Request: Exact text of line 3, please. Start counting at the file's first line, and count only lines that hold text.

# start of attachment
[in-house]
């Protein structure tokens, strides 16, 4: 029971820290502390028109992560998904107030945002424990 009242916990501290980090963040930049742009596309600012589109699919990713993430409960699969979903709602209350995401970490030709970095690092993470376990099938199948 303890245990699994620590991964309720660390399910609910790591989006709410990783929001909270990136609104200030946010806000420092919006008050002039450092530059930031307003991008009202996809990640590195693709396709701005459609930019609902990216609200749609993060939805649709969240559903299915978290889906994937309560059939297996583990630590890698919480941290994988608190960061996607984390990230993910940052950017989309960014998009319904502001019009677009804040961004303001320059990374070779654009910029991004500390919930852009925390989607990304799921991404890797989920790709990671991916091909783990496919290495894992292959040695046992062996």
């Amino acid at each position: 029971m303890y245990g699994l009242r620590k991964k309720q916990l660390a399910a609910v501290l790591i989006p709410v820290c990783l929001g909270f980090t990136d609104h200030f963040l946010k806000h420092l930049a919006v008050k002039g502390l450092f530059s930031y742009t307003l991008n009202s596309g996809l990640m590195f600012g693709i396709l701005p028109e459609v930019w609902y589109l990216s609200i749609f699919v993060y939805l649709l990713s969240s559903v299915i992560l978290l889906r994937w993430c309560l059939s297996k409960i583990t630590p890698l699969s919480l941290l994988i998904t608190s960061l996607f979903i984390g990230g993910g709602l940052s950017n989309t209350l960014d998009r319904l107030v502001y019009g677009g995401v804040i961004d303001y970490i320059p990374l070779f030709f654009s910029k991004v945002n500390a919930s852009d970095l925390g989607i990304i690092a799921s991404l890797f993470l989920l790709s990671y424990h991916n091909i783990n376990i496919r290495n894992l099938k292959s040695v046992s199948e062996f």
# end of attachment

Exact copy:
């Amino acid at each position: 029971m303890y245990g699994l009242r620590k991964k309720q916990l660390a399910a609910v501290l790591i989006p709410v820290c990783l929001g909270f980090t990136d609104h200030f963040l946010k806000h420092l930049a919006v008050k002039g502390l450092f530059s930031y742009t307003l991008n009202s596309g996809l990640m590195f600012g693709i396709l701005p028109e459609v930019w609902y589109l990216s609200i749609f699919v993060y939805l649709l990713s969240s559903v299915i992560l978290l889906r994937w993430c309560l059939s297996k409960i583990t630590p890698l699969s919480l941290l994988i998904t608190s960061l996607f979903i984390g990230g993910g709602l940052s950017n989309t209350l960014d998009r319904l107030v502001y019009g677009g995401v804040i961004d303001y970490i320059p990374l070779f030709f654009s910029k991004v945002n500390a919930s852009d970095l925390g989607i990304i690092a799921s991404l890797f993470l989920l790709s990671y424990h991916n091909i783990n376990i496919r290495n894992l099938k292959s040695v046992s199948e062996f």